Pastor argues against proposed non-discrimination ordinance in Harrisburg

HARRISBURG, N.C. — A proposed non-discrimination ordinance is ruffling feathers in Harrisburg.

Mary Perez drafted it in early January and sent it to all six municipalities in Cabarrus County. She presented it to the Harrisburg Town Council on Monday night.

“We want everyone to be protected and represented,” she said.

The ordinance would protect people from discrimination in housing, employment and public places regardless of race, creed, color, sex and sexual orientation.

Perez said it’s an extension of the rights already granted in the Constitution.

“The goal of the ordinance is to protect people who are not already protected from discrimination,” Perez said. “For me, it’s the queer community, the LGBTQ community that is not protected in a lot of other places.”

Some argue the ordinance would, in turn, discriminate against churches and religious business owners who do not share similar beliefs, such as being forced to marry or hire gay people.

Pastor David Henderson of Venture Church in Harrisburg spoke out against it at Monday’s meeting.

“I have some concerns regarding religious liberties, about many of those are spelled out pretty well in the Constitution and the First Amendment, as well as other protections that have been there which I would think, if this ordinance is passed, would face some stiff challenges from state legislation -- where it has not passed,” he said.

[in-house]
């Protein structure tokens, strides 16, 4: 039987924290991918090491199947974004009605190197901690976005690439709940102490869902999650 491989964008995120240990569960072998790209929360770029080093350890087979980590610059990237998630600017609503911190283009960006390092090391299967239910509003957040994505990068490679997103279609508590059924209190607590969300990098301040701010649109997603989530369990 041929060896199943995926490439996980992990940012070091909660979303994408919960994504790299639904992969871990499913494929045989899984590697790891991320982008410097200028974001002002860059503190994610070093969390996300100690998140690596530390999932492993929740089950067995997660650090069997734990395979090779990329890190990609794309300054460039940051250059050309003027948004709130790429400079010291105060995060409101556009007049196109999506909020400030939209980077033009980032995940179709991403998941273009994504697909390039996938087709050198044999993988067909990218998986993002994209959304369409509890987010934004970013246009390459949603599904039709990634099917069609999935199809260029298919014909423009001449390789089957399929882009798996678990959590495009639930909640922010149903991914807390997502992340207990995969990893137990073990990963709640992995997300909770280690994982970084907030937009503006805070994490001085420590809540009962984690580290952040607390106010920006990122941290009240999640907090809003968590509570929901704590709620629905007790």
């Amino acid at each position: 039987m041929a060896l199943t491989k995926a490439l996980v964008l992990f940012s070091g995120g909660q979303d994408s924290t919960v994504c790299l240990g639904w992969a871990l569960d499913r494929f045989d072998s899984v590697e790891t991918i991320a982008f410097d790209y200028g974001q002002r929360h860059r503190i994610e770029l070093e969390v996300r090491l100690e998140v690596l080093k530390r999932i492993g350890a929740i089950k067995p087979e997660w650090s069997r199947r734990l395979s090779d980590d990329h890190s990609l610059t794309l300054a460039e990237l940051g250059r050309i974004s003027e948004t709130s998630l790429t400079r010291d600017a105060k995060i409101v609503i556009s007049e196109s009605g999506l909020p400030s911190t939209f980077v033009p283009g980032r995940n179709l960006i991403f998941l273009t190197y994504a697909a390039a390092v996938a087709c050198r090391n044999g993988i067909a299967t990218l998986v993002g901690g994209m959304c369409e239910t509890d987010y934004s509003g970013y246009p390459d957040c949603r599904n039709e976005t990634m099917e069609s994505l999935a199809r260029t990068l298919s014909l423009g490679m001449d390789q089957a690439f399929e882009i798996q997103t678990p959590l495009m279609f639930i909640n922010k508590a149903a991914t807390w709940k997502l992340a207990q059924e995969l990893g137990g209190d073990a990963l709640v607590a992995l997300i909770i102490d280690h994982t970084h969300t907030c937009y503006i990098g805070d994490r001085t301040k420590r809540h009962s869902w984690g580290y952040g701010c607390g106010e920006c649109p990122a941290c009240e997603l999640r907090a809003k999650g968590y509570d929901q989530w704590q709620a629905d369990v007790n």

But Perez fired back that freedom of religion is already protected.

“This does not supersede the Constitution, so they’re protected already,” she said.

Harrisburg Mayor Steve Sciascia said a possible red flag about the ordinance is the penalty. It would assess a class 3 misdemeanor and $500 fine for violations.

“I think that was pretty troubling to the church community who, obviously, have different beliefs than what’s being presented here,” Sciascia said.

The town council did not take any action Monday night, but the mayor said they will continue to look at the proposal.

Perez said she’ll work with leaders to clarify the language so that everyone can get on board with the mission.

“We would rather it be done right than rushed,” she said.

This type of ordinance has been passed in other areas of the state. Mecklenburg County passed a non-discrimination resolution last week, and several states have passed non-discrimination laws.

The city of Charlotte is also working on a non-discrimination ordinance.